Mudsock Heights

Mudsock Heights

Powell is interviewed by Charlie Rose. Hey, television wasn't very sharp in 1988.

Tales of Shamelessness and Fear

By Dennis E. Powell | Posted at 8:59 PM

The phone rings in the White House and Bugout Joe Biden, his pre-existing cowardice now exacerbated by geriatric enfeeblement, answers.

White House aides let him answer it himself because it’s the hot line from Russia, and every day at about this time it rings. Biden answers, the voice on the other end, Vladimir Putin, says, “BOO!”, and except for Biden’s attendant having to get him a fresh Depends, no harm is done.

But not this day. “Alaska is traditional part of Russia,” says Putin. “You give back. I have atomic bomb.”

As the commander-in-chief curls into a ball and whimpers, the national security staff springs into action. Soon, Justice Department lawyers are consulted. The question is the most important of the non-young president’s young term: Is there a way that a President of the United States can give away an entire state by executive order?

While the incident described above didn’t happen (yet), Bugout Joe’s eagerness to surrender whenever and wherever possible, especially if he can embellish it later with obvious falsehoods blaming the results of his own actions on someone else (right down to the contents of the Depends, probably), makes it somewhat believable.

Leaders of European nations courageously traveled to Kyiv yesterday to meet with and show support for the leader of Ukraine. When Biden goes to Europe, it’s to demonstrate there’s no gas shortage as far as he’s concerned.

Washington, D.C., has become a very dark comedy, and everyone has his own role to play. It could be thought of as shameful, but there is no such thing as shame in our nation’s capital. Not among our elected officials (with vanishingly few exceptions). Not in our news media.

A shameful event that took place just yesterday had the increasingly awful Fox News Channel, home of Little Sir Haw Haw, at its center. It took place at about 3:30 p.m., when Fox newsblonde Martha MacCallum interviewed Volodymyr Omelyan, a former Ukrainian cabinet member who has stepped aside from his infrastructure work to take up arms in his country’s regional defense force. Omelyan began by offering his condolences over the deaths in a Russian attack on Monday of a Fox News cameraman and a young Ukrainian woman working for Fox.

“Huh?” I thought. I knew that correspondent Benjamin Hall had gotten wounded; it wasn’t until later that the channel mentioned that cameraman Pierre Zakrzewski was caught in the same attack and was killed. Not a peep about any young Ukranian woman.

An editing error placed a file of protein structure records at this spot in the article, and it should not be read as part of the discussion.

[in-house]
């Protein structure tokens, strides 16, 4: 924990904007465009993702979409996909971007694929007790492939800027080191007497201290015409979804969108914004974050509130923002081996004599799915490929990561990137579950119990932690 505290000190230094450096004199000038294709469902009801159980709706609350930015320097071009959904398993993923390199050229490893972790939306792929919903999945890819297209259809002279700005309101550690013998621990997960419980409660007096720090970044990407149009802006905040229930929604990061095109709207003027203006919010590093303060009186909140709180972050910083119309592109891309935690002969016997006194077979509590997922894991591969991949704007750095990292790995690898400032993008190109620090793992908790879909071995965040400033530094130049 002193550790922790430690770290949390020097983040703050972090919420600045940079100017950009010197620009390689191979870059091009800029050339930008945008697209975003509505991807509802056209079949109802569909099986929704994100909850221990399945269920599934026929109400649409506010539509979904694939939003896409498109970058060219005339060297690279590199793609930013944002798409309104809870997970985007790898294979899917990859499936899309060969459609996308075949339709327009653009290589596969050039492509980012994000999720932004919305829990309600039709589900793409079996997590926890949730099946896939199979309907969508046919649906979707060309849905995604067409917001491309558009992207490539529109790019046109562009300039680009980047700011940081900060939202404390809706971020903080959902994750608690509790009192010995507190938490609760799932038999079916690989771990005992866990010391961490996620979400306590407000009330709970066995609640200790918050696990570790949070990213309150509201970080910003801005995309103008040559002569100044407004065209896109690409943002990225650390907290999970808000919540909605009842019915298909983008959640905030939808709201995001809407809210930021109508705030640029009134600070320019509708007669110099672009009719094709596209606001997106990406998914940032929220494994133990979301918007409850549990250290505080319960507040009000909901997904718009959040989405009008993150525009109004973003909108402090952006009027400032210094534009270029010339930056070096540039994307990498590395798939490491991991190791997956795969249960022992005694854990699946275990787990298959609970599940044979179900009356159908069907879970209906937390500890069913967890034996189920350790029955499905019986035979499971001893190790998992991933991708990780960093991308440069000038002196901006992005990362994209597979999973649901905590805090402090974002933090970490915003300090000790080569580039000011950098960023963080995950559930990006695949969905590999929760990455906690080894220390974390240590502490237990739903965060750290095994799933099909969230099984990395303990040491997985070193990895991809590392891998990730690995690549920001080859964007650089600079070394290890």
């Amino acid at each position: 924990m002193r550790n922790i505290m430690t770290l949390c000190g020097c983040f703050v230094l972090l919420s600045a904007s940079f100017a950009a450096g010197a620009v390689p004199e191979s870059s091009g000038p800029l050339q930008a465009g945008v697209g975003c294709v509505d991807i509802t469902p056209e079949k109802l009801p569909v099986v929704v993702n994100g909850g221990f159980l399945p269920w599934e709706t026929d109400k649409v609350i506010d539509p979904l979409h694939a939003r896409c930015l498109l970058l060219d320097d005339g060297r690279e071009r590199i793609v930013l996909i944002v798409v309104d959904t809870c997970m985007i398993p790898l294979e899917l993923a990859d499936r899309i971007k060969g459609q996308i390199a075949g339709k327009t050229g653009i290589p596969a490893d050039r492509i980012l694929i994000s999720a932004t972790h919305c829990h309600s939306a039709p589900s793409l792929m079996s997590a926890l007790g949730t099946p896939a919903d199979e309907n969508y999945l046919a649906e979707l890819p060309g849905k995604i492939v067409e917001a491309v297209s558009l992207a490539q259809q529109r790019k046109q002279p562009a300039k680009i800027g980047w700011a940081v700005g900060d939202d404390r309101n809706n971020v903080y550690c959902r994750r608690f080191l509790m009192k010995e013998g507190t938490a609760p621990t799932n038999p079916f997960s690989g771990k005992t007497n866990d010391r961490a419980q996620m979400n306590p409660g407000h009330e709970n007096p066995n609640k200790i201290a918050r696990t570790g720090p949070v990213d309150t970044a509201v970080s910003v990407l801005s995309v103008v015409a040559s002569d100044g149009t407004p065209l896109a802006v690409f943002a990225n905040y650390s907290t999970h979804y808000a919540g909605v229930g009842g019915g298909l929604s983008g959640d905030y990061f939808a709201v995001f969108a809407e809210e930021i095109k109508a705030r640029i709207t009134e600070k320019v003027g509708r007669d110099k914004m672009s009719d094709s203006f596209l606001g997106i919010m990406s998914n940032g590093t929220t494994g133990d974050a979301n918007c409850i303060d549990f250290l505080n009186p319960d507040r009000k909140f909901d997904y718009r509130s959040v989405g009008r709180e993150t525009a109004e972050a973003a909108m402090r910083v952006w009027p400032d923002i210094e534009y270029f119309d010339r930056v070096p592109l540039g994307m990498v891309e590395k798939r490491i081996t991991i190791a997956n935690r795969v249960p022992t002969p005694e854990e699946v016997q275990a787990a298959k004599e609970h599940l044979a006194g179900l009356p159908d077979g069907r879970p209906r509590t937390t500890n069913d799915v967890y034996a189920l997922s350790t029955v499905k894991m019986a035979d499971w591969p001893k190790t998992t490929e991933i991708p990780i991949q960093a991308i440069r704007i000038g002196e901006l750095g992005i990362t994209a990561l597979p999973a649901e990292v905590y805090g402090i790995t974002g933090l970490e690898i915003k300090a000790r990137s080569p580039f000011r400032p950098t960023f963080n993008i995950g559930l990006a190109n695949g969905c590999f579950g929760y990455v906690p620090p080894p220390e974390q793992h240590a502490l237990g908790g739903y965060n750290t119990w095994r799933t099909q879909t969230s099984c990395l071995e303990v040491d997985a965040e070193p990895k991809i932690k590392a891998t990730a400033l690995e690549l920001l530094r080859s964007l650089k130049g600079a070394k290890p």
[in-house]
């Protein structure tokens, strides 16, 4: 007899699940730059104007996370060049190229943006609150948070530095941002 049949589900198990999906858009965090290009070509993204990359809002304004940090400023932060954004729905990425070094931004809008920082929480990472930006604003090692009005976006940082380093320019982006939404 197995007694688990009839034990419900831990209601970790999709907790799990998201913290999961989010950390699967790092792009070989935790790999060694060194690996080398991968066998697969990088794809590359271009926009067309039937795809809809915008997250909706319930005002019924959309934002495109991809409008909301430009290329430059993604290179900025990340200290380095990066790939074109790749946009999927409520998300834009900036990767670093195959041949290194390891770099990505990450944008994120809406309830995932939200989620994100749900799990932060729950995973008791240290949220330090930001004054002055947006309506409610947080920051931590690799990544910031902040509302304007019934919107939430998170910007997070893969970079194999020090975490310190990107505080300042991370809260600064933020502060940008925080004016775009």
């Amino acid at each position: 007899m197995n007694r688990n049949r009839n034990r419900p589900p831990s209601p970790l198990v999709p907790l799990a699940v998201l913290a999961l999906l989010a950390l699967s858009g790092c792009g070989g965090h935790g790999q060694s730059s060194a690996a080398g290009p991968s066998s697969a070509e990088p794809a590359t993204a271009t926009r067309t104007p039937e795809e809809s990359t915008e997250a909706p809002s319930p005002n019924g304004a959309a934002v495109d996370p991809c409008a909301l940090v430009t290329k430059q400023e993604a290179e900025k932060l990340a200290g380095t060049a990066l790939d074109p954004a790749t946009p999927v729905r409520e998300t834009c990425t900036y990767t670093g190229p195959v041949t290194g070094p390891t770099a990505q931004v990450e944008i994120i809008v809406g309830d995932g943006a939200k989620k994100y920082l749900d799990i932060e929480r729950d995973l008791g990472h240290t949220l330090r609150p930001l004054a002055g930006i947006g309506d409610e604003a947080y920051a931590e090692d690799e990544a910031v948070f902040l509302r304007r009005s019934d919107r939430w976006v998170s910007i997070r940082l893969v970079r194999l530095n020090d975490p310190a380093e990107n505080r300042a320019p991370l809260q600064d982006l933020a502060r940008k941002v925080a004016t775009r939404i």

Funny thing: After the interview and a commercial, there was one of those ubiquitous “Fox News Alert” things, supposedly for breaking news but used now to signify that the hour has changed or that the commercial break is over. It’s a programming trick and it’s crap.

(Remember the old CNN breaking news sound? It was so distinctive that it found its way into movies, in the background, and it always grabbed the movie audience’s attention. That’s because it signified, fancy this, important breaking news. Unfortunately, Fox News is programmed to be the televised equivalent of the lowest of the British tabloids, so it will pull the “breaking news” nonsense over anything and nothing. And when there is real breaking news, intelligent viewers know anyway to switch to Sky News or some other provider for coverage that tends to be less stumble-bum and more accurate, the way ABC News was in the 1970s and early 80s.)

But this “Fox News Alert,” broadcast after a Ukrainian official had let the cat out of the bodybag, so to speak, was to inform us that, oh yeah, 24-year-old Oleksandra "Sasha" Kuvshinova, a Ukrainian working with Fox News and in the field with its crews, yeah, she got killed, too.

They now kind of had to cover her death, after it got mentioned in a condolence message from someone fighting for his country and the lives of his countrymen and family, half a world away and still somehow more sincere than Fox News. Absent it being forced on them, I thought and think, I don’t believe they intended ever to mention her at all.

At 3:46 p.m. a hastily cobbled-together story about the young woman appeared on How do I know to characterize it that way? Here’s the first paragraph as posted:

Ukrainian journalist Oleksandra "Sasha" Kuvshinova, who was serving as a consultant for Fox News on the ground during the course of the Russian invasion, was killed Monday alongside Fox News cameraman Pierre Zakrzewski when their vehicle was struck by incoming fire. She was 24 years gold.

Do you think a carefully put-together, edited story would have the absurd error that is the final word of the lead?

The story continued with practically no details of the attack itself. It largely said, We don’t know who she was, but people say they liked her, along with parts that might have been lifted from a dating site profile, describing her as having “a passion for music, the arts and photography,” and, apparently embarrassed at having acted as if her death was not worth our notice, concluded, “We held off on delivering this devastating news earlier today out of respect for her family whom we have been in touch with throughout and we extend our deepest condolences to them.” Huh? Two things: first, her death could have been mentioned without identifying her, but Fox News didn’t deem it newsworthy. Second, if there had been any actual respect for the family of the deceased it would have been a first for Fox News. I wonder if the “in touch with” her family was via lawyer. Yes, there are lawyers even in Kyiv. It is said that the lawyer is the one creature that would survive nuclear armageddon.